At the epicenter of the debate on sexuality education is Texas law Sec.28.004 of the Texas Education Code, which states that all sexuality education programs must “present abstinence from sexual activity as the preferred choice of behavior in relationship to all sexual activity for unmarried persons of school age” and “devote more attention to abstinence from sexual activity than to any other behavior.” The state law goes further in creating “a local health council to assist the district in ensuring that local community values and health issues are reflected in the districts human sexuality instruction.” The law bans condom instruction, and the only information provided about condoms is that they don’t work (Mariner, 2002).

The state law goes farther because of the community based clause. Homosexuality is taught as a “lifestyle that is unacceptable to the general public and that homosexual conduct is a criminal offence under state law” (Human Rights Watch, 2002). The repression is so extensive that even masturbation, a safe alternative to sex, is not mentioned in the curriculum. What is taught in the classrooms of Texas is even more chilling to children than what is not. As young as 12 and 13, children are indoctrinated into the abstinence only program. The program focuses on using medical examples, showing children what can happen if they have sex. The educator show slides of genital warts and diseased cervixes. The tactic is scare kids into not having sex. They are taught all the negative effects of sex and given abstinence as their only protection. The philosophy of these programs is that “sex education programs aren’t the proper venue for presenting information about contraceptive options. We tell students, ‘if you’re going to have sex, you need to see a health care professional’… It’s not the job of the school system to treat people who are engaging in risky behaviors” (Trubo, 2002). The Texas culture is against the idea that young people can have sex, and that it is normal. However, in reality the numbers show that abstinence among youth is not the norm.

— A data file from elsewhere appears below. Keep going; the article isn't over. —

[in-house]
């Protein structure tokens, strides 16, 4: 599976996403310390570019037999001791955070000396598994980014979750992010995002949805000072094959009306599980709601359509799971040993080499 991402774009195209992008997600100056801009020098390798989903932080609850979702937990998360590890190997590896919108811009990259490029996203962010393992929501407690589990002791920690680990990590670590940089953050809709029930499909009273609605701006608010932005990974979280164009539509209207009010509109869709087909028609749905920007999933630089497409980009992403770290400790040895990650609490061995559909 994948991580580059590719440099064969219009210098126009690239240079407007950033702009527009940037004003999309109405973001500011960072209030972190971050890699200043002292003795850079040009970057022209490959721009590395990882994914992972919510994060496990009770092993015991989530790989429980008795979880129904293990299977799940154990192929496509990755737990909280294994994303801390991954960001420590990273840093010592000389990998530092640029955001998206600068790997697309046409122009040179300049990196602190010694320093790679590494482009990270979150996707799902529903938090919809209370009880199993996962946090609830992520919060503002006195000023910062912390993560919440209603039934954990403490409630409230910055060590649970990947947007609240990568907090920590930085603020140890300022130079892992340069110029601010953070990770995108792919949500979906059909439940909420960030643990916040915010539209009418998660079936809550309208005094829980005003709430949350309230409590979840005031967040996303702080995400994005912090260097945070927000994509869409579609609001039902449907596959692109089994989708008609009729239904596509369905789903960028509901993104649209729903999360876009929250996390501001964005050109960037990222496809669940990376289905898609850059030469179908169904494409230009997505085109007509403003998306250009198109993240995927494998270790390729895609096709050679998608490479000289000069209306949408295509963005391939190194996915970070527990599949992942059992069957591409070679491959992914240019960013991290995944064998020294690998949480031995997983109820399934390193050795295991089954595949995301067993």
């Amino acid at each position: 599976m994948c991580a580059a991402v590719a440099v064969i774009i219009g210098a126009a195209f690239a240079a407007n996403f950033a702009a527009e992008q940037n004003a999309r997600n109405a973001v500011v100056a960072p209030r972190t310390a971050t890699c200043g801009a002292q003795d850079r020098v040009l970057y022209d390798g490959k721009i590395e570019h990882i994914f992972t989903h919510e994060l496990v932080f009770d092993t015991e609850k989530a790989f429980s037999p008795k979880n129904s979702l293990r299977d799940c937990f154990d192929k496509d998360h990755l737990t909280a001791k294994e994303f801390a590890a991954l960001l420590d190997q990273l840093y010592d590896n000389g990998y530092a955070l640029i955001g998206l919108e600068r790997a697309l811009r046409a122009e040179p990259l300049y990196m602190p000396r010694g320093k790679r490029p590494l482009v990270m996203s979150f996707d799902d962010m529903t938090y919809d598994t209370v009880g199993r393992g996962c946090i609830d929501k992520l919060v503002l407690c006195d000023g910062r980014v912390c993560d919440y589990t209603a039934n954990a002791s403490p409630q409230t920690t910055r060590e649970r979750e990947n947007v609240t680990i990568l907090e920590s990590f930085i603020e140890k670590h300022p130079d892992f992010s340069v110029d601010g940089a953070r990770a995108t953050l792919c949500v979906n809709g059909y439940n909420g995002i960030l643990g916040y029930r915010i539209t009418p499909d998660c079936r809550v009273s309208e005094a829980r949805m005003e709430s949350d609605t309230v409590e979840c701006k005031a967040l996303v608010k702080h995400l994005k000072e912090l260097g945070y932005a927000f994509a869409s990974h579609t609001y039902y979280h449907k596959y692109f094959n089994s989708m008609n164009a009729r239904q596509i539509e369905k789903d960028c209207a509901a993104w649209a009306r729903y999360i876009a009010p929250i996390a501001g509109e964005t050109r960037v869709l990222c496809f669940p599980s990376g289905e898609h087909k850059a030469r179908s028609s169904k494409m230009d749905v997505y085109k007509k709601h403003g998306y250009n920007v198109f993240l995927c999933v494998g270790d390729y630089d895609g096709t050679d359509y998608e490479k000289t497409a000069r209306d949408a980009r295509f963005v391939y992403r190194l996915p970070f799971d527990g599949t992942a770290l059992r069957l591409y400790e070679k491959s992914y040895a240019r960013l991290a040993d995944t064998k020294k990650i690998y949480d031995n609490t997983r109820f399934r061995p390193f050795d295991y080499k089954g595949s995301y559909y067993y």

Proponents of abstinence only sex education, like Leslee Unruh, argue that children understand the message of condom use and contraception. Unruh states “Just go to any public bathroom. I was in Atlanta, and we went to five restrooms in the mall, and every one of them had condoms…Every time I turn on the TV, I see information about condoms. We’ve been throwing latex at these kids everywhere. They are getting this information” (Trubo, 2002). These statements reflect the negative attitudes toward sexuality in Texas and the general lack of dialog about sex. It is hard to believe that kids are getting the information they need in such a hostile atmosphere, places were the dialogue between students and educators are censored by the government. Furthermore, the likelihood of a young adult approaching an educator and revealing that she is going to be sexually active seems remote.

The abstinence only program has the goal of reducing teen pregnancies and reducing STDs. The Texas program has shown little success in achieving its goal and may even cause more pregnancies and incidents of STDs. In 1998, Texas registered 123 pregnancies per 1,000 women age 15-19. In 1997, Texas ranked 9th in the U.S. in reported cases of Chlamydia (WHFPT, 2002). The problem is exemplified by the fact that those teens that “pledge” to be abstinent until marriage delay sex only for a matter of months, and when they do choose to have sex they tend to do so without protection (Trubo, 2002).